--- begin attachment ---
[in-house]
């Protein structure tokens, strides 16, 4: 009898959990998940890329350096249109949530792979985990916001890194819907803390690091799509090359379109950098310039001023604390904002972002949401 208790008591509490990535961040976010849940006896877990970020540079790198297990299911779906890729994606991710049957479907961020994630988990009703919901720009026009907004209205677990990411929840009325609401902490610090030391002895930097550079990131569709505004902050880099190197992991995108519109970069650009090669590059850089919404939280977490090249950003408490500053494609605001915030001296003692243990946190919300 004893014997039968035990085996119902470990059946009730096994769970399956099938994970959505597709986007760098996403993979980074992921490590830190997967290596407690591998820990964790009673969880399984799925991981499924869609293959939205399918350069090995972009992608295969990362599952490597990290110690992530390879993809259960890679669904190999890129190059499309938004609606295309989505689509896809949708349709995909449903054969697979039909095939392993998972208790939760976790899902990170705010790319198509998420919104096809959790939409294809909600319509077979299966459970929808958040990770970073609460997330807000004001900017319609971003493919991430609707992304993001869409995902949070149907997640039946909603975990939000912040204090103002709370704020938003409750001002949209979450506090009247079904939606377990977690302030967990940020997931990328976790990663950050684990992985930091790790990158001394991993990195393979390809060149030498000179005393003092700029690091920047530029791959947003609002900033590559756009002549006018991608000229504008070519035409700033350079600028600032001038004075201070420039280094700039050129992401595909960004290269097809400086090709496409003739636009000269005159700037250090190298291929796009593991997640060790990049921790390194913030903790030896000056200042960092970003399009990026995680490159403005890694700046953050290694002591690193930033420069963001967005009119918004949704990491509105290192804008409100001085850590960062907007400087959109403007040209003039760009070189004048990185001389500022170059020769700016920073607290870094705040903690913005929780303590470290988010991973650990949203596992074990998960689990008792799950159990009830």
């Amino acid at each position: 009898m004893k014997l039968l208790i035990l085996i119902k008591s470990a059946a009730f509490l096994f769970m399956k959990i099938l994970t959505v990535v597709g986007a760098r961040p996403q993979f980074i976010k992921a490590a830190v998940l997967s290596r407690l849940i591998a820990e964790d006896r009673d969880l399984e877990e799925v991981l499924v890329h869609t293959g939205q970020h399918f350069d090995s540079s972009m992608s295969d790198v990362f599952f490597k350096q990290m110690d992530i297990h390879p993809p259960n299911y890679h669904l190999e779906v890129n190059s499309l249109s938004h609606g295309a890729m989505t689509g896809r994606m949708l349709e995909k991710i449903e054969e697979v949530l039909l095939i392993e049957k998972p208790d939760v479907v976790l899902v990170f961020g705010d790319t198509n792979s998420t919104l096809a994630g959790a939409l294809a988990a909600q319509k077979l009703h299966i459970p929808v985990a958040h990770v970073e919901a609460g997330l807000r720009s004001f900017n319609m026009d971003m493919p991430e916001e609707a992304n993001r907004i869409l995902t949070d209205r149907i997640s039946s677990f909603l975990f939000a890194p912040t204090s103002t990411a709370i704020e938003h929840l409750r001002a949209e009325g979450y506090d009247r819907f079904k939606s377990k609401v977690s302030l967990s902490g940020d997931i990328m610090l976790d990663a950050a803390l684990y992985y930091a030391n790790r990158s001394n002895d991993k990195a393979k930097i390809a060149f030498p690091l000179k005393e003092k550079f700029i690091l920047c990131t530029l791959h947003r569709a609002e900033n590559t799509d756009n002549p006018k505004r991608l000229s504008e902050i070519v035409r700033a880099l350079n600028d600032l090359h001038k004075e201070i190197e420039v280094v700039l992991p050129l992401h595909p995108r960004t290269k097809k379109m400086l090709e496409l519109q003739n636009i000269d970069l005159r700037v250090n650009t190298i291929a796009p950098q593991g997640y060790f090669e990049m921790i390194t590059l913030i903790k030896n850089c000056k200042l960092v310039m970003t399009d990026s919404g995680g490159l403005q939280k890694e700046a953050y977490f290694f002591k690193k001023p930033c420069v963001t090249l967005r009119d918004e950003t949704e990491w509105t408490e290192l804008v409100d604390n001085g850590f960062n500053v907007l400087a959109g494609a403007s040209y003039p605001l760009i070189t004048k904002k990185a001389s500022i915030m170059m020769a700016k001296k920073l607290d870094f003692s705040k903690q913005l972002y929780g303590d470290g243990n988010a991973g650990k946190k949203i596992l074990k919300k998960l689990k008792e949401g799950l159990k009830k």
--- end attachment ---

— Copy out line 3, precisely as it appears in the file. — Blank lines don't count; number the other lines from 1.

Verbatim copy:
């Amino acid at each position: 009898m004893k014997l039968l208790i035990l085996i119902k008591s470990a059946a009730f509490l096994f769970m399956k959990i099938l994970t959505v990535v597709g986007a760098r961040p996403q993979f980074i976010k992921a490590a830190v998940l997967s290596r407690l849940i591998a820990e964790d006896r009673d969880l399984e877990e799925v991981l499924v890329h869609t293959g939205q970020h399918f350069d090995s540079s972009m992608s295969d790198v990362f599952f490597k350096q990290m110690d992530i297990h390879p993809p259960n299911y890679h669904l190999e779906v890129n190059s499309l249109s938004h609606g295309a890729m989505t689509g896809r994606m949708l349709e995909k991710i449903e054969e697979v949530l039909l095939i392993e049957k998972p208790d939760v479907v976790l899902v990170f961020g705010d790319t198509n792979s998420t919104l096809a994630g959790a939409l294809a988990a909600q319509k077979l009703h299966i459970p929808v985990a958040h990770v970073e919901a609460g997330l807000r720009s004001f900017n319609m026009d971003m493919p991430e916001e609707a992304n993001r907004i869409l995902t949070d209205r149907i997640s039946s677990f909603l975990f939000a890194p912040t204090s103002t990411a709370i704020e938003h929840l409750r001002a949209e009325g979450y506090d009247r819907f079904k939606s377990k609401v977690s302030l967990s902490g940020d997931i990328m610090l976790d990663a950050a803390l684990y992985y930091a030391n790790r990158s001394n002895d991993k990195a393979k930097i390809a060149f030498p690091l000179k005393e003092k550079f700029i690091l920047c990131t530029l791959h947003r569709a609002e900033n590559t799509d756009n002549p006018k505004r991608l000229s504008e902050i070519v035409r700033a880099l350079n600028d600032l090359h001038k004075e201070i190197e420039v280094v700039l992991p050129l992401h595909p995108r960004t290269k097809k379109m400086l090709e496409l519109q003739n636009i000269d970069l005159r700037v250090n650009t190298i291929a796009p950098q593991g997640y060790f090669e990049m921790i390194t590059l913030i903790k030896n850089c000056k200042l960092v310039m970003t399009d990026s919404g995680g490159l403005q939280k890694e700046a953050y977490f290694f002591k690193k001023p930033c420069v963001t090249l967005r009119d918004e950003t949704e990491w509105t408490e290192l804008v409100d604390n001085g850590f960062n500053v907007l400087a959109g494609a403007s040209y003039p605001l760009i070189t004048k904002k990185a001389s500022i915030m170059m020769a700016k001296k920073l607290d870094f003692s705040k903690q913005l972002y929780g303590d470290g243990n988010a991973g650990k946190k949203i596992l074990k919300k998960l689990k008792e949401g799950l159990k009830k």